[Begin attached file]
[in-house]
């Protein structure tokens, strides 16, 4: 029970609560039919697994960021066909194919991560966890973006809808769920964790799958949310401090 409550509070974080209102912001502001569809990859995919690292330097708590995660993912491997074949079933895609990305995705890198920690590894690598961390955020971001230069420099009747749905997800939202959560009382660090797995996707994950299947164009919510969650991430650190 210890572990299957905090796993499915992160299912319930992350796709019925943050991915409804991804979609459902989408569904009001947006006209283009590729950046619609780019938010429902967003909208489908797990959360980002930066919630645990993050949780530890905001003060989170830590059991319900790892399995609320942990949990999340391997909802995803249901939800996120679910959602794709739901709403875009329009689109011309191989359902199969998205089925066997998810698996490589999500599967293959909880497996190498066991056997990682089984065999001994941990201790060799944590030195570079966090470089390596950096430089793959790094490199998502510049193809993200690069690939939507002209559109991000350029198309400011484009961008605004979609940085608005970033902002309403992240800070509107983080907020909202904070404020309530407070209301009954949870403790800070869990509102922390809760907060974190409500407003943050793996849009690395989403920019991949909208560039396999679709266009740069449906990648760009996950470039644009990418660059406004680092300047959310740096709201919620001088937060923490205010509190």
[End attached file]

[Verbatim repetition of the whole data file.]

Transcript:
[in-house]
């Protein structure tokens, strides 16, 4: 029970609560039919697994960021066909194919991560966890973006809808769920964790799958949310401090 409550509070974080209102912001502001569809990859995919690292330097708590995660993912491997074949079933895609990305995705890198920690590894690598961390955020971001230069420099009747749905997800939202959560009382660090797995996707994950299947164009919510969650991430650190 210890572990299957905090796993499915992160299912319930992350796709019925943050991915409804991804979609459902989408569904009001947006006209283009590729950046619609780019938010429902967003909208489908797990959360980002930066919630645990993050949780530890905001003060989170830590059991319900790892399995609320942990949990999340391997909802995803249901939800996120679910959602794709739901709403875009329009689109011309191989359902199969998205089925066997998810698996490589999500599967293959909880497996190498066991056997990682089984065999001994941990201790060799944590030195570079966090470089390596950096430089793959790094490199998502510049193809993200690069690939939507002209559109991000350029198309400011484009961008605004979609940085608005970033902002309403992240800070509107983080907020909202904070404020309530407070209301009954949870403790800070869990509102922390809760907060974190409500407003943050793996849009690395989403920019991949909208560039396999679709266009740069449906990648760009996950470039644009990418660059406004680092300047959310740096709201919620001088937060923490205010509190």